Predictors and moderators of agreement between clinical and research diagnoses for children and adolescents

Amanda Jensen-Doss, Eric A. Youngstrom, Jennifer Kogos Youngstrom, Norah C. Feeny, Robert L. Findling

Research output: Contribution to journalArticle

31 Scopus citations

Abstract

Objective: Diagnoses play an important role in treatment planning and monitoring, but extensive research has shown low agreement between clinician-generated diagnoses and those from structured diagnostic interviews. However, most prior studies of agreement have not used research diagnoses based on gold standard methods, and researchers need to identify characteristics of diagnostically challenging clients. This study examined agreement between youth diagnoses generated through the research-based LEAD (Longitudinal, Expert, and All Data) standard to clinician diagnoses. Method: Participants were 391 families seeking outpatient community mental health services for youths ages 6-18 (39.1% female, 88.2% African American). Youths and parents completed research interviews and clinic diagnoses were extracted from clinic records. LEAD diagnoses synthesized results of the Schedule for Affective Disorders and Schizophrenia for School-Age Children-Present and Lifetime (KSADS-PL) and the youth's developmental, family, and psychiatric history. Results: Agreement between the LEAD and chart diagnoses was low, not exceeding "poor" agreement for most diagnostic categories (κs = .10 -.46, median = .37). Disagreement was largely driven by missed diagnoses, although clinicians also did assign extra diagnoses for some clients. Fewer diagnostic errors occurred when the youth's clinical picture was more clear (e.g., high or low symptom severity, lower comorbidity), when the youth was older, when the family was higher functioning, and when the parent had more depression. However, youth and family characteristics explained very little of the variability in diagnostic errors. Conclusions: Results support the need to investigate strategies to improve clinician diagnostic accuracy.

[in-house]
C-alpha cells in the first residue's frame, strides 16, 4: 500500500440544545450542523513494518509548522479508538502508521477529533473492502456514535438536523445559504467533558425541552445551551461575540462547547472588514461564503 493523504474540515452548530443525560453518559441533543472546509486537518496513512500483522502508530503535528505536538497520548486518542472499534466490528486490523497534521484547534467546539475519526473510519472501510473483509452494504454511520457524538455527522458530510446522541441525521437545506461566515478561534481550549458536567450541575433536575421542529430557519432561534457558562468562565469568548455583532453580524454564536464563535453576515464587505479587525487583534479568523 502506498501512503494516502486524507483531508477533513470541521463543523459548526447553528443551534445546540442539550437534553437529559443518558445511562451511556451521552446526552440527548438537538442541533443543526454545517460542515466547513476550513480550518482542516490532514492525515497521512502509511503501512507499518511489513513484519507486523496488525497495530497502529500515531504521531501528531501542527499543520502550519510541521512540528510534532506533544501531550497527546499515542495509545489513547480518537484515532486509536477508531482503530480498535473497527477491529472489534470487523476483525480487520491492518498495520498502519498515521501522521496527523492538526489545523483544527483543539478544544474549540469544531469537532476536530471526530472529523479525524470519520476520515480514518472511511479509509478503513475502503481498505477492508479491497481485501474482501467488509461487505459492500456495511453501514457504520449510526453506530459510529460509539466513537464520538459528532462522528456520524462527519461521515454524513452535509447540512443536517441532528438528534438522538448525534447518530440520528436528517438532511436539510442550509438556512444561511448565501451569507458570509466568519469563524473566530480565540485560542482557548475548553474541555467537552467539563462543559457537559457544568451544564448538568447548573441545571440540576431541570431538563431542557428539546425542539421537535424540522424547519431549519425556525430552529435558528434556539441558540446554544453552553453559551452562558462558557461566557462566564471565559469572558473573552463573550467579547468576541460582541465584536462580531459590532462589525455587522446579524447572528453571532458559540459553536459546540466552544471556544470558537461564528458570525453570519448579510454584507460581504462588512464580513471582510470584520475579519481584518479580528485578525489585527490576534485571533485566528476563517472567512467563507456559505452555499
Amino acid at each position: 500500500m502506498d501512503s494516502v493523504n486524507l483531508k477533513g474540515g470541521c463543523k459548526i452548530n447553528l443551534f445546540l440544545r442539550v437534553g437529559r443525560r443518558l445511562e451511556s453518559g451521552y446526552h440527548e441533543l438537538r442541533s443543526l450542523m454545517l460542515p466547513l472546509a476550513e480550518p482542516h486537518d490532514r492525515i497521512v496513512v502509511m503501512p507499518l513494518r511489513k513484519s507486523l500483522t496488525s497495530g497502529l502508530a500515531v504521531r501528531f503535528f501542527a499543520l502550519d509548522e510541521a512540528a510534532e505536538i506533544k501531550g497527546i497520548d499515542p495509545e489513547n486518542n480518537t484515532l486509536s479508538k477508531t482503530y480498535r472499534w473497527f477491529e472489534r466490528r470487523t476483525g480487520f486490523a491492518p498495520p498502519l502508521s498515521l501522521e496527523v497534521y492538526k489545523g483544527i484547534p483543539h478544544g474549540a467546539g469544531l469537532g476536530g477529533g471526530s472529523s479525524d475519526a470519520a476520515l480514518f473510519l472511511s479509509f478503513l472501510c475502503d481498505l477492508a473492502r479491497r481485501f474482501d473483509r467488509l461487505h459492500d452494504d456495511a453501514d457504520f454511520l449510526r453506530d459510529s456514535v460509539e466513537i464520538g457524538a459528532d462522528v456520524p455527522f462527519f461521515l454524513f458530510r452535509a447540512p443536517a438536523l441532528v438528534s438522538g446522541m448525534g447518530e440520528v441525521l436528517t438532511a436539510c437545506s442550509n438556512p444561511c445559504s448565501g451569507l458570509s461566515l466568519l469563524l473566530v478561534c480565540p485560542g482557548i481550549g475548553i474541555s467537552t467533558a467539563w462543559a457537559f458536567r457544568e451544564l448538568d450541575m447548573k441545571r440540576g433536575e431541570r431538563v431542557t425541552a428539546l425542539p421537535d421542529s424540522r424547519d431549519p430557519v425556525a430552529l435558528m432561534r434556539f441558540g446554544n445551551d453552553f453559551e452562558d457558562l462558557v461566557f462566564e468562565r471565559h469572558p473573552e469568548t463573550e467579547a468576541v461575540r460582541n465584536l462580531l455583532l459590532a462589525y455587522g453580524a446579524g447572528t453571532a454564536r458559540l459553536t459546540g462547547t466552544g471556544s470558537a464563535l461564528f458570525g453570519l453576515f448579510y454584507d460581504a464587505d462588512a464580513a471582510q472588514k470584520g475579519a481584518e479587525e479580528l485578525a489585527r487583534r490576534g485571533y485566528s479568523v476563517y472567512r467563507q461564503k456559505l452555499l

Original languageEnglish (US)
Pages (from-to)1151-1162
Number of pages12
JournalJournal of consulting and clinical psychology
Volume82
Issue number6
DOIs
StatePublished - 2014

Keywords

  • Clinical decision making
  • Diagnosis
  • Diagnostic agreement
  • Structured diagnostic interviews

ASJC Scopus subject areas

  • Clinical Psychology
  • Psychiatry and Mental health

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